I'm only giving you the first three paragraphs, and then you have to read the rest at the real live journal that published it online. brb turning into pile of graduate student joy confetti
the link is here. The journal is THEN (the name stands for [t]echnology, [h]umanities, [e]ducation and [n]arrative). The review begins below.
The National Writing Project is perhaps the most enduring teacher development network in the country. Started in 1974 as the Bay Area Writing Project, based at the University of California, Berkeley, the project quickly grew, both in funding and popularity, and today the NWP has nearly 200 sites nationwide.
Many have argued that a significant reason for the ongoing success of this program is its decision to host NWP sites at local universities. According to NWP supporters, this pairing allows for stability, ongoing professional development opportunities, and a higher degree of buy-in from faculty at local schools and at the university. One wonders if this model limits access to NWP involvement to the teachers who work in and around colleges; these are the teachers who already have the most access to research and university resources, and traditionally underserved rural or geographically isolated teachers and their students are, prevented access to this resource.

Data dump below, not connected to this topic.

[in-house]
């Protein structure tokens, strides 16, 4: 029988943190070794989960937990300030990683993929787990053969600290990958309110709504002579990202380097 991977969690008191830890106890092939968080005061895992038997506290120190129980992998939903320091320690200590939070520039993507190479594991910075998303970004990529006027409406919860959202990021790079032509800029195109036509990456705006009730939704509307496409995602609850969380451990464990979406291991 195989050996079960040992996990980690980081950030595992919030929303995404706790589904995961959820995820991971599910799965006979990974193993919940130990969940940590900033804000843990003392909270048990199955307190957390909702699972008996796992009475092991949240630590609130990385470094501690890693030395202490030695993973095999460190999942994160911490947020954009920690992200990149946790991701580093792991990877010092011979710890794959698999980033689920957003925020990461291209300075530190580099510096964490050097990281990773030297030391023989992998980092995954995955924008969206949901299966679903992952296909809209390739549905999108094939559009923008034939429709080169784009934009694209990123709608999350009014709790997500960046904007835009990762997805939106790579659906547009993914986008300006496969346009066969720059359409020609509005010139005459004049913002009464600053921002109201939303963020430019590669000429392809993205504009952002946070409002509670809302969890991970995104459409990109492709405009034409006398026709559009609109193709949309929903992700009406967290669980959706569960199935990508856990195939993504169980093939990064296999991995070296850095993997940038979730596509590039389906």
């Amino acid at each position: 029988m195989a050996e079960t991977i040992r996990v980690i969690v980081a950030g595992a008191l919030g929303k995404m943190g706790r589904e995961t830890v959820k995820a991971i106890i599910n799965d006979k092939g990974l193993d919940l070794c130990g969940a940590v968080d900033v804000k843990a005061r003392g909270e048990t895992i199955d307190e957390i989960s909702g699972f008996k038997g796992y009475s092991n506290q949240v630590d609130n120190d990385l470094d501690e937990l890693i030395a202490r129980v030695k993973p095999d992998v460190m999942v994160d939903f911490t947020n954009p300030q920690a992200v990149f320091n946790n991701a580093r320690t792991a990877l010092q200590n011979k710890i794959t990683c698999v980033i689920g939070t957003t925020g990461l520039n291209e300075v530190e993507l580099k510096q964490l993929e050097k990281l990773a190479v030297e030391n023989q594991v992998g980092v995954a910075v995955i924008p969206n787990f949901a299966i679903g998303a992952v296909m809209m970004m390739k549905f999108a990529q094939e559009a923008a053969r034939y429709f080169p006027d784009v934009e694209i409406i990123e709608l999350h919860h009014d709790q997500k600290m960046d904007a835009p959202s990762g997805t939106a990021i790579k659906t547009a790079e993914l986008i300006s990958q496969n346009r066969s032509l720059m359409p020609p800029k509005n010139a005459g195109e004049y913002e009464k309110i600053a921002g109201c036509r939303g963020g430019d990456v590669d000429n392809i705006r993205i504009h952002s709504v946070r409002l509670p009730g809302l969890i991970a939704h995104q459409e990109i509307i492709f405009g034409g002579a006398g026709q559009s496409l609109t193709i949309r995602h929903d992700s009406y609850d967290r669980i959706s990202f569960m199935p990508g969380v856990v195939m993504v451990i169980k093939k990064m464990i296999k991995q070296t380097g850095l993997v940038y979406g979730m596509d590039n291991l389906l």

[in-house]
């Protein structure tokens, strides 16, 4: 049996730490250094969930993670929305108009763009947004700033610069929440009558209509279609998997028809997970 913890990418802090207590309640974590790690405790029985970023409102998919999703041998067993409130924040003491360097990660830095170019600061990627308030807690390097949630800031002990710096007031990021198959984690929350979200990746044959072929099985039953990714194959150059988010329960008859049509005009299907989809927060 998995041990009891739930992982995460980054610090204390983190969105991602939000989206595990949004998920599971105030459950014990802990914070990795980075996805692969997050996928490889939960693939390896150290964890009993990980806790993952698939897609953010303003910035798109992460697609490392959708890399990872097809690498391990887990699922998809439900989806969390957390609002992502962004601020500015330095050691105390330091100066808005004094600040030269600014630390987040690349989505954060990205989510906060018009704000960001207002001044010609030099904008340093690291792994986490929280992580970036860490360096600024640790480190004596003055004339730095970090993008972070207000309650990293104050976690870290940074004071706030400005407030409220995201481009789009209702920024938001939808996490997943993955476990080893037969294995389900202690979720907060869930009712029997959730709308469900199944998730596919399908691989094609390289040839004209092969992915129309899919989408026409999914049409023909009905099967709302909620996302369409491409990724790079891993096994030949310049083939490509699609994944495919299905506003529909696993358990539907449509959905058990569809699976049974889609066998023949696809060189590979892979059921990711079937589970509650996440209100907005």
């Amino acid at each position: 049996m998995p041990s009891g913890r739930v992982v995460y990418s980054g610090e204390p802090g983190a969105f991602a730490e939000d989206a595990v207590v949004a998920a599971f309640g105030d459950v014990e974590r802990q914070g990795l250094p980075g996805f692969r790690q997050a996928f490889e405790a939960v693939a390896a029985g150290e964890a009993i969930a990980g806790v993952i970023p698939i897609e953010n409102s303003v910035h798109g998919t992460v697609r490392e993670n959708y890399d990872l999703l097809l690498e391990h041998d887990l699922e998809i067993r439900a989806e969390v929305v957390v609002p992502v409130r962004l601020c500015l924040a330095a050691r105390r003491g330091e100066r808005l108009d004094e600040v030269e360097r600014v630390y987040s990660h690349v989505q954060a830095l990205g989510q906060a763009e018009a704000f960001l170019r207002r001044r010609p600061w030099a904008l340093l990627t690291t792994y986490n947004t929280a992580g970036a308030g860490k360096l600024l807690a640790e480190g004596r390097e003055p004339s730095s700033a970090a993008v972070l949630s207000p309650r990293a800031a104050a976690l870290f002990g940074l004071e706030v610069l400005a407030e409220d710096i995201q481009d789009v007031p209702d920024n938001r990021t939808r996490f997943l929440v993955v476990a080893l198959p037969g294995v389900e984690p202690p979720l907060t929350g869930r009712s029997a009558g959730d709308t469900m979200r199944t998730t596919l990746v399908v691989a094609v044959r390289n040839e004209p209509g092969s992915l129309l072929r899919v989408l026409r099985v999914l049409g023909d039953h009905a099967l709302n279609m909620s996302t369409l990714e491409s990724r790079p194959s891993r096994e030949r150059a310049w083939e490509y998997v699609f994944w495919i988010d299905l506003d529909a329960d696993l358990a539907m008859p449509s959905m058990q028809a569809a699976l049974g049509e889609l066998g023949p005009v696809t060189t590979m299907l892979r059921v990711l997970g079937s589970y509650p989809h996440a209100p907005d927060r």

Still, it's hard to argue with success, and the NWP is nothing if not successful. The pairing of K-12 teachers with higher ed faculty makes for an interesting and fruitful partnership, as evidenced by the NWP's new book, Teaching the New Writing: Technology, Change, and Assessment in the 21st-Century Classroom.
The editors of the book represent ... [to read the rest of this review, go to http://thenjournal.org.]